12/6/14 State Central Committee Meeting Report

The Utah Republican Party State Central Committee met in Sandy on Saturday, 12/6.   There were 110 credentialed members in attendance (out of 180).  We enjoyed an informative and productive meeting.  Following are my notes summarizing the major agenda items addressed at the meeting:

  1.  2014 General Election Recap — Republicans enjoyed terrific success, both nationally and locally.   In Utah, our Republican ‘Vote By Mail’, ‘Get Out the Vote’, and individual candidate campaign efforts were very successful, and we picked up three House seats in Salt Lake County that were previously held by Democrats.  Chair James Evans noted that two of the new Republican representatives are self-described moderates, and 1 is a self-described conservative — indicating that delegates and voters are looking at the overall quality of candidates, not necessarily at single issues, as they choose representation.  63 out of 75 Utah House members are now Republicans.  Bruce Hough, our National Commiteeman, noted that we align ourselves together as Republicans because we share values, beliefs and vision.  We can all look forward to supporting and working with our elected officials as they represent us.
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    Utah GOP Chair James Evans addresses the SCC.

    Utah GOP Chair James Evans addresses the SCC.

  2. Update on Caucus Preservation Efforts — Chair James Evans and legal counsel Marcus Mumford shared as much information as possible regarding the Party’s lawsuit over SB54. For a bit of background information, following is an excerpt from a 9/14 letter from Chair James Evans, outlining what the lawsuit is about:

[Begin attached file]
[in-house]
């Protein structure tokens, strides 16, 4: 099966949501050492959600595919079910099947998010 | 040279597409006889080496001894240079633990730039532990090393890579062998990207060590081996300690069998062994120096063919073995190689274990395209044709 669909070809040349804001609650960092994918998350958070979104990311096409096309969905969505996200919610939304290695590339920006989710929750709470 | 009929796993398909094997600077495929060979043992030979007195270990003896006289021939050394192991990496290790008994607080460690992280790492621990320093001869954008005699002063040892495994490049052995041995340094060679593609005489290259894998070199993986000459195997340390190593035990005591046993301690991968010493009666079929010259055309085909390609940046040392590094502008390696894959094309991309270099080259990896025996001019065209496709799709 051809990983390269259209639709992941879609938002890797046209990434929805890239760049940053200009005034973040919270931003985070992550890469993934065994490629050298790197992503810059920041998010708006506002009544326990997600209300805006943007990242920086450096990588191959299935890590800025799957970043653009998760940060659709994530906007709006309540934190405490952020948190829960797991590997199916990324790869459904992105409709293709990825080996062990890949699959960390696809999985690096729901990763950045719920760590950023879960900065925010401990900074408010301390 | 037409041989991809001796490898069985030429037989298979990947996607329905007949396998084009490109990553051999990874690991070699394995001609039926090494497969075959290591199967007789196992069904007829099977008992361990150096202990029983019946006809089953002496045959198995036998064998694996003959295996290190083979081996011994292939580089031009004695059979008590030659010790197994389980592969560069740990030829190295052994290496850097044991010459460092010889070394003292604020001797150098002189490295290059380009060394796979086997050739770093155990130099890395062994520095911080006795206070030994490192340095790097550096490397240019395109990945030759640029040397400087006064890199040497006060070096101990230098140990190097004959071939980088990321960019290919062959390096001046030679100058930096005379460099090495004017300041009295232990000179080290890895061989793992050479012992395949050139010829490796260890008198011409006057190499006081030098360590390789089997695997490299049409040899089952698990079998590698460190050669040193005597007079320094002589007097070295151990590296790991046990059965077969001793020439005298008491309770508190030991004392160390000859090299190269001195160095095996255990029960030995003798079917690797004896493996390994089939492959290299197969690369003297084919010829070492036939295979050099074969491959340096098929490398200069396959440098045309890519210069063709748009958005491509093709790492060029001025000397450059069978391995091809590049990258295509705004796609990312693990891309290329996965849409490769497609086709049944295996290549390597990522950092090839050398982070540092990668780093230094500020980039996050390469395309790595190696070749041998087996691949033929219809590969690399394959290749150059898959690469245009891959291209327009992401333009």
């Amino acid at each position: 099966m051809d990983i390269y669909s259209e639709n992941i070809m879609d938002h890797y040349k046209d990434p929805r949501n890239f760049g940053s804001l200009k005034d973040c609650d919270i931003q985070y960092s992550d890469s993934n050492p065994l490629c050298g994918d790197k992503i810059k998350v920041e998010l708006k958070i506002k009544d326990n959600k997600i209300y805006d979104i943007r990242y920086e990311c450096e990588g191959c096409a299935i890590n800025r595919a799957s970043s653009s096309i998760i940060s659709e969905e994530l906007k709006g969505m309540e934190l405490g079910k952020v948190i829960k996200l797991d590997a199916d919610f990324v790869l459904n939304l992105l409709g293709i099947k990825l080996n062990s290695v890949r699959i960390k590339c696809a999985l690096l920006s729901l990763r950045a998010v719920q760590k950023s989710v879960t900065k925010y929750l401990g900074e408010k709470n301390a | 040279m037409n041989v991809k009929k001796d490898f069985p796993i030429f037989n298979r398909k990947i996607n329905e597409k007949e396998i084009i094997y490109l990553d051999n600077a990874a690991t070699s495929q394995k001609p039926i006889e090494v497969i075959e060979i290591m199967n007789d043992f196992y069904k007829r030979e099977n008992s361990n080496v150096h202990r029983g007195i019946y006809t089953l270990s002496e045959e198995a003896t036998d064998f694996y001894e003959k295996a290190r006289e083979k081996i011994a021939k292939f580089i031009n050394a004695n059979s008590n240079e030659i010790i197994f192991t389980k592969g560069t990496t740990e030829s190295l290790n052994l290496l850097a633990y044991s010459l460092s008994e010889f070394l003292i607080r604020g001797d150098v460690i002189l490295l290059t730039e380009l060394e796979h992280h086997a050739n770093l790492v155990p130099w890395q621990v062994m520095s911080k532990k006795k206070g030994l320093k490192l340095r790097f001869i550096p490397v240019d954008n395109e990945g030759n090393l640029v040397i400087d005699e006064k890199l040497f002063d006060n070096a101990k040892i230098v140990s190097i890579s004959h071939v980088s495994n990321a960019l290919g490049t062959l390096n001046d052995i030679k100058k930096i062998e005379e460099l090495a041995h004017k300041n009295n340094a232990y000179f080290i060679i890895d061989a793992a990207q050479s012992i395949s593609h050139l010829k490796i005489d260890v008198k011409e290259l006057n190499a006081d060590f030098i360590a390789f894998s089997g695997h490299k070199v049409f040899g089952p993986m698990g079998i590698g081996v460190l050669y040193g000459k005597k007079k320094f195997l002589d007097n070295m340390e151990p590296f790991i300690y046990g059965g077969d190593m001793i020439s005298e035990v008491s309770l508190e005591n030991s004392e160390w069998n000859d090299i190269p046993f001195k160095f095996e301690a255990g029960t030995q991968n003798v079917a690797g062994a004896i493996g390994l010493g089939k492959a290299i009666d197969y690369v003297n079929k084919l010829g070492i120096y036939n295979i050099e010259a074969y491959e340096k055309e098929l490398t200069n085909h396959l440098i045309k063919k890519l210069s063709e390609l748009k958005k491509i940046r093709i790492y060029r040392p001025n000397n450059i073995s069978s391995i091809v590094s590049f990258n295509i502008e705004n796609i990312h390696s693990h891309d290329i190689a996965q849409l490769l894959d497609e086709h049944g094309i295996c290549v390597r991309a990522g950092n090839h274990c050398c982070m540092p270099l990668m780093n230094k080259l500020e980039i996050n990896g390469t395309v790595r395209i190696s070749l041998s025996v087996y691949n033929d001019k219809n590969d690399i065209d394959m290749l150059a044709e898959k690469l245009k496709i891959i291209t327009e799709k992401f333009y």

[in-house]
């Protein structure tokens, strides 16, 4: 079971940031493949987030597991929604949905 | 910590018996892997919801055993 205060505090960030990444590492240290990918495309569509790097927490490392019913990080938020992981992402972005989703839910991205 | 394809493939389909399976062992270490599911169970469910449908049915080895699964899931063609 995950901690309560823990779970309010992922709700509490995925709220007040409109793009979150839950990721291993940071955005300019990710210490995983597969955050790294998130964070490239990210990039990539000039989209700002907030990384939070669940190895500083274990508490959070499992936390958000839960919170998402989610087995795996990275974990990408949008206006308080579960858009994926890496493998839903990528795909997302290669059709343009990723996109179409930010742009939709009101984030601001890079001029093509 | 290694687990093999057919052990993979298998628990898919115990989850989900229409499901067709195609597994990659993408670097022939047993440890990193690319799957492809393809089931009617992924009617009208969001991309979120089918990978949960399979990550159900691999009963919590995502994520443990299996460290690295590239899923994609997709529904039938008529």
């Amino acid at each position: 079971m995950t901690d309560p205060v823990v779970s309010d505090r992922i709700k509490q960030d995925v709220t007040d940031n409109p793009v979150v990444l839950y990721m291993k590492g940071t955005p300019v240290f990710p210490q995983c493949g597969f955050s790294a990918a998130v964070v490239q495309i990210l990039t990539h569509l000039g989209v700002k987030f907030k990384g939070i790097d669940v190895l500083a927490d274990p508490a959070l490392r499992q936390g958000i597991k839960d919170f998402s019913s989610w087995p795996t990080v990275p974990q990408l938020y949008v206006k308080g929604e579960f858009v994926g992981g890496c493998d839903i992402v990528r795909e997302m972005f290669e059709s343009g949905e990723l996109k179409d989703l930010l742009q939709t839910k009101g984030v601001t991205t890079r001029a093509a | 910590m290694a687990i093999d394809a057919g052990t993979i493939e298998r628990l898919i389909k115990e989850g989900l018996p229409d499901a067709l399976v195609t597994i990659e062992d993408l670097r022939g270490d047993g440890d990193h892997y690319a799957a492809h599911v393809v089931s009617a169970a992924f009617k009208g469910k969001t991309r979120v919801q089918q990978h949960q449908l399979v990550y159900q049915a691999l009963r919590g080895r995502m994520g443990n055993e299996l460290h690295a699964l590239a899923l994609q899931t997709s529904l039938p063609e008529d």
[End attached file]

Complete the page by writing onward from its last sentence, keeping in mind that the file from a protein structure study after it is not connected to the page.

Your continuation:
As you  may be aware, last year an initiative petition called Count My Vote was sponsored; if passed, it would have completely eliminated our current caucus/convention system.  CMV organizers indicated they would abandon their initiative if the legislature changed the law in the way they wanted.  This resulted in Senate Bill 54 becoming law.  The Utah Republican Party’s position has always been that we are a private organization and the state does not have the constitutional authority to reach in and mandate the specifics of how we select those nominees for various elected offices who represent our political platform on the general election ballot.  We believe this applies to all political parties who have properly filed with the state.  The US Supreme Court has repeatedly recognized that “[a] political party has a First Amendment Right to limit its membership as it wishes, and to choose a candidate selection process that will in its view produce the nominee who best represents its political platform.”  With that in mind, the State Party is moving forward to obtain constitutional clarity and legal certainty by challenging SB54 in federal court.  In doing so, the Party hopes to obtain answers to 2 important questions: 1)  Can the government impose on political parties the specifics in how they select nominees for elected office who best represent their political platforms, substituting its judgment for that of the parties? 2)  What are the constitutional boundaries with respect to government and political parties? The Party is calling on all elected officials, political parties, and other stakeholders to support our efforts in securing the answers to these questions to that we can move forward with the legal certainty we need to plan for future elections.